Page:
It’s a good time to be an engineer with some expertise in autonomous vehicles, particular a software engineer.
That’s what Daniel Culbertson thinks. He’s an economist for Indeed.com, the web-based job search engine.
“This industry is on a steep line of growth right now, and I expect it to keep growing,” Culbertson said.
Culbertson recently took a look at all of Indeed’s job listings for autonomous vehicle engineers over the past year. Most of the tech jobs in the industry were for software engineers, he told me, and the most jobs were in Germany. Interestingly, he said, there is less interest from German job seekers in those German jobs than from U.S. job seekers in U.S. jobs, generally, he said, because the U.S. is leading in autonomous vehicle innovation, and engineers want to be where the most interesting technology is.
All signs point to continued growth in job postings, Culbertson said. “Looking at the list of top employers,” he said, “it is good for the industry that you have both new tech companies like Google and Uber as well as the older automotive companies. That shows that we’re not seeing a flash in the pan. You also see automotive suppliers, not just car manufacturers, hiring; that ancillary companies are starting to invest also speaks to the continuing growth of this industry.”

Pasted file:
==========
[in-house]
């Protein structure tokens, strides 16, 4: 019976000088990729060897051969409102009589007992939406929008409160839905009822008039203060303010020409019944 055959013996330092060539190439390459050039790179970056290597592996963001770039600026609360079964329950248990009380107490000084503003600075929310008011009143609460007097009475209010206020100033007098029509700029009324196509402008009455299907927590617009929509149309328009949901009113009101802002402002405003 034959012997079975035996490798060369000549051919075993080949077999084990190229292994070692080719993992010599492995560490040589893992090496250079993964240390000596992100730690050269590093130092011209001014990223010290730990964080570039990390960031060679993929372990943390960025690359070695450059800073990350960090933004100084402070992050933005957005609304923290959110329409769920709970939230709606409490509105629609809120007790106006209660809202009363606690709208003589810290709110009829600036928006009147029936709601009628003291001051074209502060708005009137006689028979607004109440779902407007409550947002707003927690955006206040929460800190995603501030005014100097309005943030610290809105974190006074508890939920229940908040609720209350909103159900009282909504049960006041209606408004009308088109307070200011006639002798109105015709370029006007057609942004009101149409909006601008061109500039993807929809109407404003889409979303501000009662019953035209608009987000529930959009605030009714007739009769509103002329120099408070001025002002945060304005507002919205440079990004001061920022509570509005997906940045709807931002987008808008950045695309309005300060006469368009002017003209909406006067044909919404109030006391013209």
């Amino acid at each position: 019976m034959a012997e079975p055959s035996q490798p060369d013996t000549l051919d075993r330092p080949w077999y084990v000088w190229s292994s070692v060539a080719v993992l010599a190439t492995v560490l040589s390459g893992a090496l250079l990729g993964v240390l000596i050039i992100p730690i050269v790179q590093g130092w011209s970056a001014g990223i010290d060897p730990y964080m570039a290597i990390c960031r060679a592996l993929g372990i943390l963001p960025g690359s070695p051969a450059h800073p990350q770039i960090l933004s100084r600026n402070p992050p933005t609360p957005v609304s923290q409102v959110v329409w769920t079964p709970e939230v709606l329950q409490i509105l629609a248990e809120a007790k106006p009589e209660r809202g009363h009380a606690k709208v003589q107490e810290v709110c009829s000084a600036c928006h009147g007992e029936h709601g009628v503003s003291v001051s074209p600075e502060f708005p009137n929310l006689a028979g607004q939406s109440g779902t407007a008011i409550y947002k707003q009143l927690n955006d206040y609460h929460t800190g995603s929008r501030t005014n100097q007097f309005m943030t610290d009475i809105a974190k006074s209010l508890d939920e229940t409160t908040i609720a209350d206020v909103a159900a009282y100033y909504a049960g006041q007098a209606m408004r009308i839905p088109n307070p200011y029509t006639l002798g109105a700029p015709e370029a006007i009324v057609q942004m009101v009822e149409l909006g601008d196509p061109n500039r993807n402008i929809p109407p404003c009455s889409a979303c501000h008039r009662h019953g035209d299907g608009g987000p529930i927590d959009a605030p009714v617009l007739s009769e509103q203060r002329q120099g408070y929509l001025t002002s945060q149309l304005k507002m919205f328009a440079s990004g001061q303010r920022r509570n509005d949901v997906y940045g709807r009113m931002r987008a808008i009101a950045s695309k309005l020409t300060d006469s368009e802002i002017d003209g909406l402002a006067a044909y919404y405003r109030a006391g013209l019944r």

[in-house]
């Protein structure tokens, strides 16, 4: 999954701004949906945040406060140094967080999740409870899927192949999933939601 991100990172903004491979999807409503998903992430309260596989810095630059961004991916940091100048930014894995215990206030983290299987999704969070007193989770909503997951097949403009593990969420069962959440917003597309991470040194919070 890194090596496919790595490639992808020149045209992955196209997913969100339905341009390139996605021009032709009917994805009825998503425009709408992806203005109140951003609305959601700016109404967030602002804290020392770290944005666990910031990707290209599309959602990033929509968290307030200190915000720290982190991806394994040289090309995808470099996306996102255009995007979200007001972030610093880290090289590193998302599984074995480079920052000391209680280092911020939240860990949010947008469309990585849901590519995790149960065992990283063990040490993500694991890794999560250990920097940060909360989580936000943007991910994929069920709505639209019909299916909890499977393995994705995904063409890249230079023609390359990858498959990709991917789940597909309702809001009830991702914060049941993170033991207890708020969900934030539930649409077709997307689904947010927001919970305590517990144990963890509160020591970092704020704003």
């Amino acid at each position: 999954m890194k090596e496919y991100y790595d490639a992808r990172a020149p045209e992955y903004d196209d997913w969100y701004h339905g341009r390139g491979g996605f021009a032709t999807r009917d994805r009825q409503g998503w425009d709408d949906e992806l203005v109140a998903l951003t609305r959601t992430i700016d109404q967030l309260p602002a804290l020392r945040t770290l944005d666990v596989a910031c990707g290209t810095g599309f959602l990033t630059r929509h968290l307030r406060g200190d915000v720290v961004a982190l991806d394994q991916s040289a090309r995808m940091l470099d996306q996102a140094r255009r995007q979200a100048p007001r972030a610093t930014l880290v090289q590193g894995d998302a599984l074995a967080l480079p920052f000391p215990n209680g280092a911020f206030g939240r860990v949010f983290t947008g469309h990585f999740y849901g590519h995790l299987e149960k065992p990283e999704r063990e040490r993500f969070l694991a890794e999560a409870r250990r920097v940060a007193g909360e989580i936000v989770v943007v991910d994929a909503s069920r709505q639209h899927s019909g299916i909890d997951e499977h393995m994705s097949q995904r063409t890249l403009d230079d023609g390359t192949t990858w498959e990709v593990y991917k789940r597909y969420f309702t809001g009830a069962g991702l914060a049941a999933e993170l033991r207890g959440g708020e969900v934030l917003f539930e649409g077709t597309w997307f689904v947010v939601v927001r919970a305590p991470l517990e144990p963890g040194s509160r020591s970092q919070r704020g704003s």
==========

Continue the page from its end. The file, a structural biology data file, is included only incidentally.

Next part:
The top 15 companies, in terms of share of job postings for autonomous vehicle engineers from October 2015 to October 2016, were:
- GM: 11.30 percent
- Google: 9.4 percent
- Ford: 6.4 percent
- Bosch: 6.4 percent
- Atieva (now Lucid Motors): 5.5 percent
- Workbridge Associates: 2.7 percent
- Daimler AG: 2.4 percent
- BMW: 2.1 percent
- Valeo: 2.1 percent
- HERE: 1.8 percent
- Nvidia: 1.8 percent
- Elektronische Fahrewerksystem GmbH: 1.8 percent
- Delphi Automotive: 1.6 percent
- Continental: 1.5 percent
- BMW-Mini: 1.3 percent
Looking at worldwide trends, Culbertson considered just postings during the second quarter of this year. He did note that one posting does not necessarily always equate to one opening and can sometimes represent multiple openings, but said looking at postings can suggest general trends. The number of clicks, he indicated, shows the level of interest job seekers have in the industry.
Zeroing in on the U.S., Culbertson discovered that a spike in both job availability and interest in those jobs started about a year ago.
A quick check of Indeed.com’s listing shows that the slope, if anything has gotten steeper since Culbertson ran these numbers. Right now, the jobs site lists at least 76 openings at Silicon Valley companies alone.